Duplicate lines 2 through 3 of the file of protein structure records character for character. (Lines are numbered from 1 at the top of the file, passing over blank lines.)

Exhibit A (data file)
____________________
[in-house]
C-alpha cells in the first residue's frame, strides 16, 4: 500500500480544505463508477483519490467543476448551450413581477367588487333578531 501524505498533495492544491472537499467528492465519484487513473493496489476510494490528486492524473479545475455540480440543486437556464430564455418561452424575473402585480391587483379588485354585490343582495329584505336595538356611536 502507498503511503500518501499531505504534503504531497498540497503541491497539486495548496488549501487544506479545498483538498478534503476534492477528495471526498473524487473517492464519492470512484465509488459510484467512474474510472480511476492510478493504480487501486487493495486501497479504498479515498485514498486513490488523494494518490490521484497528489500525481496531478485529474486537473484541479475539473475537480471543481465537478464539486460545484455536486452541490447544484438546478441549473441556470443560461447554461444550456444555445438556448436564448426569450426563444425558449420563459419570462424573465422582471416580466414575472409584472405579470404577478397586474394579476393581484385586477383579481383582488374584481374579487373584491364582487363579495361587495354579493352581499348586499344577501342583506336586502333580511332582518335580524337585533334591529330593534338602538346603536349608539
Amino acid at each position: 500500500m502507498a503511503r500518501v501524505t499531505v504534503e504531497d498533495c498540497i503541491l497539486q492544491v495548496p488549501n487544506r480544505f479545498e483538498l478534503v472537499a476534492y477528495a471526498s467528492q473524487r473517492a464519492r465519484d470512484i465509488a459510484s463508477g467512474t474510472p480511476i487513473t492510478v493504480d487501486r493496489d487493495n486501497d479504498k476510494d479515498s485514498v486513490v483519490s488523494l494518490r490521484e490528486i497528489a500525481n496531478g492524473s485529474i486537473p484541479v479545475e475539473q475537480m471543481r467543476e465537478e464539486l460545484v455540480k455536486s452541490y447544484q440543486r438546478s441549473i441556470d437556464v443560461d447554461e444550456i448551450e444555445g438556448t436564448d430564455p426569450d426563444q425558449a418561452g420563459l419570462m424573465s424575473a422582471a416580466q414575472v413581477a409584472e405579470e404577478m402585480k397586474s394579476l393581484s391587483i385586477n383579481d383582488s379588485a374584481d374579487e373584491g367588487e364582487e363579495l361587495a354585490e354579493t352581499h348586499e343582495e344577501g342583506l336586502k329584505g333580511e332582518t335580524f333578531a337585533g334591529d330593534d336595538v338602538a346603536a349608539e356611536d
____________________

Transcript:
C-alpha cells in the first residue's frame, strides 16, 4: 500500500480544505463508477483519490467543476448551450413581477367588487333578531 501524505498533495492544491472537499467528492465519484487513473493496489476510494490528486492524473479545475455540480440543486437556464430564455418561452424575473402585480391587483379588485354585490343582495329584505336595538356611536 502507498503511503500518501499531505504534503504531497498540497503541491497539486495548496488549501487544506479545498483538498478534503476534492477528495471526498473524487473517492464519492470512484465509488459510484467512474474510472480511476492510478493504480487501486487493495486501497479504498479515498485514498486513490488523494494518490490521484497528489500525481496531478485529474486537473484541479475539473475537480471543481465537478464539486460545484455536486452541490447544484438546478441549473441556470443560461447554461444550456444555445438556448436564448426569450426563444425558449420563459419570462424573465422582471416580466414575472409584472405579470404577478397586474394579476393581484385586477383579481383582488374584481374579487373584491364582487363579495361587495354579493352581499348586499344577501342583506336586502333580511332582518335580524337585533334591529330593534338602538346603536349608539
Amino acid at each position: 500500500m502507498a503511503r500518501v501524505t499531505v504534503e504531497d498533495c498540497i503541491l497539486q492544491v495548496p488549501n487544506r480544505f479545498e483538498l478534503v472537499a476534492y477528495a471526498s467528492q473524487r473517492a464519492r465519484d470512484i465509488a459510484s463508477g467512474t474510472p480511476i487513473t492510478v493504480d487501486r493496489d487493495n486501497d479504498k476510494d479515498s485514498v486513490v483519490s488523494l494518490r490521484e490528486i497528489a500525481n496531478g492524473s485529474i486537473p484541479v479545475e475539473q475537480m471543481r467543476e465537478e464539486l460545484v455540480k455536486s452541490y447544484q440543486r438546478s441549473i441556470d437556464v443560461d447554461e444550456i448551450e444555445g438556448t436564448d430564455p426569450d426563444q425558449a418561452g420563459l419570462m424573465s424575473a422582471a416580466q414575472v413581477a409584472e405579470e404577478m402585480k397586474s394579476l393581484s391587483i385586477n383579481d383582488s379588485a374584481d374579487e373584491g367588487e364582487e363579495l361587495a354585490e354579493t352581499h348586499e343582495e344577501g342583506l336586502k329584505g333580511e332582518t335580524f333578531a337585533g334591529d330593534d336595538v338602538a346603536a349608539e356611536d